Teaching a whole language class as opposed to a private student or two is challenging enough as it is, even without your students’ language levels varying greatly. However, multi-level classrooms are more common than you might think. Even if you teach at a language school with students whose language levels have been thoroughly assessed, everyone learns at a different pace, meaning that you’ll still end up with differing language levels. The problem is multiplied severalfold if you work at a general school. Students will then come to you with varying levels of both language skills and motivation for improving them.
However, there are a few strategies you can adopt to make sure everyone leaves your class a bit smarter. And even if you’re so lucky as to teach a very homogenous class, you should still read this post, since it might give you a few ideas for engaging the whole group. You can read the second part of this blog post, in which we discuss some of the benefits of a multi-level class and dive a bit deeper into the concept of differentiated teaching.
The problems you’ll face
Teaching a class with different levels of understanding comes with quite obvious issues. First, most likely, you’ll be only one teacher trying to cater to students who will either find your lesson boring or too difficult to grasp. While this has obvious short-term consequences, the bigger issue is how this will affect your students over a longer period. Especially when dealing with younger learners, such classes can have a terrible impact on their willingness to learn the target language at all. As a teacher, whose goal is to ignite the passion for learning, that is a very daunting prospect.
It’s also important to keep in mind that your students may have different levels of expertise in the four language skills – so one might have excellent speaking skills and struggle with writing, while half of the class struggle to get a word out. And yet, you’re expected to engage all of your students.
Further, if you’re teaching a larger class, you’ll also probably face more discipline-related issues when the more advanced students get bored and disruptive. Again, this is more of a case with younger and teenaged learners, but you still don’t want students feeling unchallenged by what you’re trying to teach.
So, how to address the particular issues of teaching a multiple level class?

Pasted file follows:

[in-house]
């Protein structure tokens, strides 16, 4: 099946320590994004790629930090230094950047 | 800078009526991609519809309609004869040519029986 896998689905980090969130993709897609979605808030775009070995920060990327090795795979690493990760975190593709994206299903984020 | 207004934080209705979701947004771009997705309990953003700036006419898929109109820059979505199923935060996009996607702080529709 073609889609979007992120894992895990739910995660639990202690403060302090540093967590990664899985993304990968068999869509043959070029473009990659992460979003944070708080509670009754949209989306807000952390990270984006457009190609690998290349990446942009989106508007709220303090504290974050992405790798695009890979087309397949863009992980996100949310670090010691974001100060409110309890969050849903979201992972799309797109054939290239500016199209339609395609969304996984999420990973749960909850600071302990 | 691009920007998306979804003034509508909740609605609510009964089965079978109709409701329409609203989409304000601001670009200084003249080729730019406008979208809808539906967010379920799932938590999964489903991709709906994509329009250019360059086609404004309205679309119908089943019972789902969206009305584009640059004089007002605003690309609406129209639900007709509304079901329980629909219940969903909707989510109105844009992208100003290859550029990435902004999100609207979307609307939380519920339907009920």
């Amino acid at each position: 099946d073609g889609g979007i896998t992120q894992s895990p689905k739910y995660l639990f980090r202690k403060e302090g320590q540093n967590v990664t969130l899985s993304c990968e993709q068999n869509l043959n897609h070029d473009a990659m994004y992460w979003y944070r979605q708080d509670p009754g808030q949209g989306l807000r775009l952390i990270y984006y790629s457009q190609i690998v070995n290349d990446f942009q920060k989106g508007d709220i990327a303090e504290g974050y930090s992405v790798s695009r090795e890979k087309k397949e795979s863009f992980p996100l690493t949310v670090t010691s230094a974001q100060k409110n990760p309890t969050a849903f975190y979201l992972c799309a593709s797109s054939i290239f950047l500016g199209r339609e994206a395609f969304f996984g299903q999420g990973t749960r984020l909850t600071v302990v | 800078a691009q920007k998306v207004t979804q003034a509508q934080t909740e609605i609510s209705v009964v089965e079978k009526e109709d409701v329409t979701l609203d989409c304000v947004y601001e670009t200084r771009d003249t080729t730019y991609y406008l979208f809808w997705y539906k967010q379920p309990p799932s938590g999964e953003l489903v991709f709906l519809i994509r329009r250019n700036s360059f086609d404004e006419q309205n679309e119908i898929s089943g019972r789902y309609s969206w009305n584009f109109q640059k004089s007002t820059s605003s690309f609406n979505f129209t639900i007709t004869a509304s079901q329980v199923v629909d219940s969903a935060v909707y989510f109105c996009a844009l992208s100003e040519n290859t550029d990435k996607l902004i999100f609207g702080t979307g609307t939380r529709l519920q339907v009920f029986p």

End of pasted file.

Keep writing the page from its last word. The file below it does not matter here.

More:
Turn students into teachers
One great way to both engage the faster students and help out the slower ones is to task the more advanced to instruct the lower-level students. This will help the more fluent learners revise and refresh their knowledge. As we all know, there’s no better way of learning than teaching yourself. And, at the same time, the slower students will get the support they need to succeed in the class. You can do this by assigning a “buddy” to each student who needs help or by making it into a group effort.
However, to successfully manage this, you should probably first consult the students themselves. Pairing reluctant people will probably end up creating more problems than it solves. So make sure everyone is open to the idea of working together.
Sit similar levels together
Another way to address the knowledge gap is to organise your class seating plan in a way where people with similar language levels are grouped together. While this would inhibit their ability to help each other out, you don’t have to run around the class helping out the ones falling behind and managing the students who finish early and get disruptive. Instead, you have a clear idea where to turn your attention and you can explain your lesson to the different groups according to their levels.
Create tiered assignments
While it’s inadvisable to create several lesson plans to cater to your multilevel classroom (the workload will quickly become unbearable), you can use levelled assignments to make sure everyone is learning.
One option is to create lessons around a single theme, having the below-level students complete easier tasks when the more advanced students plough forward with their more complicated assignments. The other option is to simply structure your lesson and exercises in a way that provides the students an option to choose their own level, completing either all or some of your set tasks.
Conclusion – Recruit students and level your tasks to manage a multi-level class
Engaging the whole group is a sure sign of an excellent language teacher. And while having students with various skill-levels in your class is a challenge, it’s definitely not an insurmountable one. You can use clever seating plans to make your life easier, either grouping together students with the same levels or recruiting the stronger ones to help the slower students. You should also create assignments that can easily be leveled to suit a particular student’s needs and language skills.
You can read a bit more about how to deal with widely varying language levels in your class in the second part of this blog post.